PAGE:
Greek opposition: IMF mistake won't ease austerity

Protester against measures demanded by the Troika waves a Greek flag during a demonstration in front of parliament AP Photo/Petros Giannakouris, file

ATHENS, Greece An admission from the International Monetary Fund this week that it mishandled the early stages of Greece's massive bailout will not lead to any easing up of austerity measures, the crisis-hit country's opposition leader said in an interview late Friday.

Alexis Tsipras, leader of the left-wing Syriza party, told The Associated Press that bailout lenders and Greece's conservative government would not end the country's "ongoing drama.

Tsprias made the remarks ahead of an inspection next week of progress in implementing the 240 billion euro ($318 billion) rescue deal from the IMF, European Union and European central Bank, collectively known as the Troika.

"We don't expect a real [change]. The Troika admits making a mistake, and at the same time advocates the implementation of that mistake,'' Tsipras said, speaking on the sidelines of a meeting of European anti-austerity groups in Athens.

In a report this week, the IMF admitted mishandling the start of the bailout program in 2010, saying it had failed to tackle private debt restructuring early enough and overestimated the capacity of governments in Greece to swiftly push through public-sector and market reforms neglected for decades.

Touching off a public spat with Brussels, the report also blamed the EU for the "notable mistakes."

Greece's conservative Prime Minister Antonis Samaras, on a two-day visit to Finland, insisted that Greece remained committed to meeting its ambitious deficit reduction targets and argued that past errors in the bailout program had been corrected.

"This admission by the IMF ... provides a very significant reason for the Greek government to stop the program immediately," Tsipras countered Friday.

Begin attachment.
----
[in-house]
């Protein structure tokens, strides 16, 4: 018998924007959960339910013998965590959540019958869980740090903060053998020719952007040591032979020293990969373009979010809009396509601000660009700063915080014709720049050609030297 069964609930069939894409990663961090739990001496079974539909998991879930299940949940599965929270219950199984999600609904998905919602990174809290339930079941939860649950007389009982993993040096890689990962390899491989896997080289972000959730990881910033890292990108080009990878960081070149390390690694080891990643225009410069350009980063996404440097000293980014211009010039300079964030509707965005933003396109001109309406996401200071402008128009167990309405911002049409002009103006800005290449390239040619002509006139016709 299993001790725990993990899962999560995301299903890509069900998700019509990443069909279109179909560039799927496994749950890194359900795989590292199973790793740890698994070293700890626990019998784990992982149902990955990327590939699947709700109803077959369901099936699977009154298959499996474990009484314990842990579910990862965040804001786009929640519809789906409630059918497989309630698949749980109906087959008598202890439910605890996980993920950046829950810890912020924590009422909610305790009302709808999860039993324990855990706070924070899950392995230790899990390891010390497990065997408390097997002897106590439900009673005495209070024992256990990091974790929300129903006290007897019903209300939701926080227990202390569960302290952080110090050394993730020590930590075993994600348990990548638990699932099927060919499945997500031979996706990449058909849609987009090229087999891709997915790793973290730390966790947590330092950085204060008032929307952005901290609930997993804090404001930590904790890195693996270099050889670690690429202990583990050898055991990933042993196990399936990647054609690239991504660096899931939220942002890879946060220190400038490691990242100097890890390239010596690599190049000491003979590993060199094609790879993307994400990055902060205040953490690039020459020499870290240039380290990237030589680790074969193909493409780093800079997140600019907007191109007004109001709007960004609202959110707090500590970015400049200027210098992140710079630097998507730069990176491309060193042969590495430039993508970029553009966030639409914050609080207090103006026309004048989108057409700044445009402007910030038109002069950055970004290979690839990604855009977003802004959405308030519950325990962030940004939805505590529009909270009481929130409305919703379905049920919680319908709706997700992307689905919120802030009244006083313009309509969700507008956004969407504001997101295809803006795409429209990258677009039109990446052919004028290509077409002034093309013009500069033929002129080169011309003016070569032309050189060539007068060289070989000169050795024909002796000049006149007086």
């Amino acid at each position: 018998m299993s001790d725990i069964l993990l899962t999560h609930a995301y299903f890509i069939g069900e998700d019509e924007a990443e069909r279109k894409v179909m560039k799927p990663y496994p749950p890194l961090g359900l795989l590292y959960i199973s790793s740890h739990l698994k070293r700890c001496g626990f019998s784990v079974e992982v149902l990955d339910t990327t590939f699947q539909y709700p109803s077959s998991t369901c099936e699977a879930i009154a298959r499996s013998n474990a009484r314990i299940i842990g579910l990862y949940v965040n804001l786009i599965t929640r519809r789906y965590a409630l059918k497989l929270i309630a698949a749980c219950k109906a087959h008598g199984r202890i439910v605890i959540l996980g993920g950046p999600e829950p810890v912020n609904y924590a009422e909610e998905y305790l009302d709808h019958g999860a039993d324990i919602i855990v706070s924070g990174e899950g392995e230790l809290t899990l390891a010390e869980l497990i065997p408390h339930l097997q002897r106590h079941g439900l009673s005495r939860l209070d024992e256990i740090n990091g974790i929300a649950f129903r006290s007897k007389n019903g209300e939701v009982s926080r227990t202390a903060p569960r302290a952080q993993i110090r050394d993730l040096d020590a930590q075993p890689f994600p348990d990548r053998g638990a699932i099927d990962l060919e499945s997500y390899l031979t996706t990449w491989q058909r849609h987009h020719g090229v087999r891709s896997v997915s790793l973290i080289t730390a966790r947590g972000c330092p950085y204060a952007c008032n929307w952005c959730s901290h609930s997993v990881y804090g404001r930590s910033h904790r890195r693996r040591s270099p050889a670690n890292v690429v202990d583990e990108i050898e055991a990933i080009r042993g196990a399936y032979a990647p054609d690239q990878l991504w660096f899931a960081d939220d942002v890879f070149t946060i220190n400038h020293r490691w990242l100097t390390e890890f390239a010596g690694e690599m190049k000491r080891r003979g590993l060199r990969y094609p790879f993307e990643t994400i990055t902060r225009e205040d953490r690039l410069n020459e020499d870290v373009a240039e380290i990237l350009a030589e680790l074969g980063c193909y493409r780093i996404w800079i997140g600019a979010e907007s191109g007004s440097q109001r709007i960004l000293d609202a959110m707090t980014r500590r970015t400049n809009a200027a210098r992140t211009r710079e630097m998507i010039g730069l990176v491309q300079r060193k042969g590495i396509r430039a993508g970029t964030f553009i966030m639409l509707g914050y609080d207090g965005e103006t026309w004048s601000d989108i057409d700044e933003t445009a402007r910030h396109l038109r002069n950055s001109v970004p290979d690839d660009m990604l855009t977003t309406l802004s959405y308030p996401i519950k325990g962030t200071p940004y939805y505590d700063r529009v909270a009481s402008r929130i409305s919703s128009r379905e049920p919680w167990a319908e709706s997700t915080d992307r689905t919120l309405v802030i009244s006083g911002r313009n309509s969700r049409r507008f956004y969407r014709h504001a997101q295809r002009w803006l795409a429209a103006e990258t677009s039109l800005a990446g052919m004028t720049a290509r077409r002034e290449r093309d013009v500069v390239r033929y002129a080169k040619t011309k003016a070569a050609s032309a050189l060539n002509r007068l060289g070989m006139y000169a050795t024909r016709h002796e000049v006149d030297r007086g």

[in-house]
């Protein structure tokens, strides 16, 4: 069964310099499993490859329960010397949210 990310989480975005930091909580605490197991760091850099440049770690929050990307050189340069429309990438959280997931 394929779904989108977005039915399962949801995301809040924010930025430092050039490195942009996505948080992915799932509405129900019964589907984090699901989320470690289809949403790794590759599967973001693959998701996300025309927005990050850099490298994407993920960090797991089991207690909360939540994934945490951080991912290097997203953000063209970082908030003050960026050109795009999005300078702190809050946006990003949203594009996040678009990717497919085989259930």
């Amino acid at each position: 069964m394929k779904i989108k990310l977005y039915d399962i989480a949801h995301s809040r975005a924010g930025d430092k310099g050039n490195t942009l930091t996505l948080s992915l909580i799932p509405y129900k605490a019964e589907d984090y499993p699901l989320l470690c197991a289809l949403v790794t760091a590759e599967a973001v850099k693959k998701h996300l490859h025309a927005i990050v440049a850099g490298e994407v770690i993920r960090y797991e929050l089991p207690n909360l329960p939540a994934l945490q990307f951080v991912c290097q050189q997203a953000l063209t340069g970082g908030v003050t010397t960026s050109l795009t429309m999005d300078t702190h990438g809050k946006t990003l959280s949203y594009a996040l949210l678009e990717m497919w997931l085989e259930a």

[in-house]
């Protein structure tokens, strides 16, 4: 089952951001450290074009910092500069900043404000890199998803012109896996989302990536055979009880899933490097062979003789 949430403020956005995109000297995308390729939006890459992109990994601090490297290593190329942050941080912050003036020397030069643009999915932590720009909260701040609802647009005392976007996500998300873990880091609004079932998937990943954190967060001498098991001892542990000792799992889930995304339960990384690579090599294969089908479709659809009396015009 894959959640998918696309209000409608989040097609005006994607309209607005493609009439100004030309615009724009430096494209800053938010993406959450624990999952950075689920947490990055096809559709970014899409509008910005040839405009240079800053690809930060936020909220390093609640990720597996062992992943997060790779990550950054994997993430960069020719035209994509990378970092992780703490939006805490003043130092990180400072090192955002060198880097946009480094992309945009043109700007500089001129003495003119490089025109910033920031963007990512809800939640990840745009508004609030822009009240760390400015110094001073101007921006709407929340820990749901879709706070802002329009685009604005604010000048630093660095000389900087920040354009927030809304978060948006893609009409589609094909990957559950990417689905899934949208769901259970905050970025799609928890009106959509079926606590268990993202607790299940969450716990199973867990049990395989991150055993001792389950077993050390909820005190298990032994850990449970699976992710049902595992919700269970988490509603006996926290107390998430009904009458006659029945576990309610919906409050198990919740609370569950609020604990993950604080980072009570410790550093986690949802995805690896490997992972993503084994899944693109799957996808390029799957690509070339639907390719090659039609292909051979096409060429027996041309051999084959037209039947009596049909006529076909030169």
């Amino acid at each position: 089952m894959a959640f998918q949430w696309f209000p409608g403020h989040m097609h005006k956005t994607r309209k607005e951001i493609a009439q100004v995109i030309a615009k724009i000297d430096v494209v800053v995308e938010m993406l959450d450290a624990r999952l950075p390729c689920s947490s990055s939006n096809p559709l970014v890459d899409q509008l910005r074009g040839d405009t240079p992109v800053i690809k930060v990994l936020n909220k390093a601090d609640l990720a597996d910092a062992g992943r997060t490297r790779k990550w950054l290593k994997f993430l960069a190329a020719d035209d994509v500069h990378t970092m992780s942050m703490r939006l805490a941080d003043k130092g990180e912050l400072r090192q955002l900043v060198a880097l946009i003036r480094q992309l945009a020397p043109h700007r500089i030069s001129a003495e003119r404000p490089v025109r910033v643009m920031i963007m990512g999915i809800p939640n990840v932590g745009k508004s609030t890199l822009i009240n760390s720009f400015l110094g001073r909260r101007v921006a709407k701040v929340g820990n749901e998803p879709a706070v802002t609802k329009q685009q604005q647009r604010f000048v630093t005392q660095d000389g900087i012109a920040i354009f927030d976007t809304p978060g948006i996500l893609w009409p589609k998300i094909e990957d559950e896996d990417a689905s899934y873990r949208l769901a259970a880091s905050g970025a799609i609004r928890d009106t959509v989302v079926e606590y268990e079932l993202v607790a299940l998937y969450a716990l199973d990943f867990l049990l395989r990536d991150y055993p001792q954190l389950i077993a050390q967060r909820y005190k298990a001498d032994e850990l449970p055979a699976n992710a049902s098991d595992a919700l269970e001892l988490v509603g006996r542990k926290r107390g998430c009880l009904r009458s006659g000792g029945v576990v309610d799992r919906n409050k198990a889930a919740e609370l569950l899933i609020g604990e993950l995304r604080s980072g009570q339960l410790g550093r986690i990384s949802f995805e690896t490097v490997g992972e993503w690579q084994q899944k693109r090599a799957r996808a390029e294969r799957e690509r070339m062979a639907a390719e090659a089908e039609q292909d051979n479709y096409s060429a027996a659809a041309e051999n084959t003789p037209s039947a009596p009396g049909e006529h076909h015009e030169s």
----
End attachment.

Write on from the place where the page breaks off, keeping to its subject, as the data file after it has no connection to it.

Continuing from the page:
"The Greek prime minister no longer just shares the responsibility, but he carries the burden for leading the Greek people into this ongoing drama.''

Cost-cutting reforms have battered Greece's economy, pushing up poverty to levels not seen in decades and unemployment to around 27 percent.

Speaking later at the Athens meeting, Tsipras argued that Greece had served as a model for European politicians determined to dismantle the welfare state.

"Greece was the guinea pig for this historic change. And it was tried out with full force: canceling the social pact, destroying social welfare and selling off the country's entire productive capacity. Now that experiment is ready for export to the rest of Europe."

Samaras' year-old conservative-led coalition has promised a return to growth and international bond markets next year, arguing that the harsh austerity measures agreed in exchange for the bailout loans are finally working.

But official figures Friday showed that Greece's economy shrank by 5.6 percent in the first quarter of the year, slightly worse than an initially estimated last month.

The Greek Statistical Authority reported the revised figure, following its May 15 estimate of a 5.3 percent contraction.

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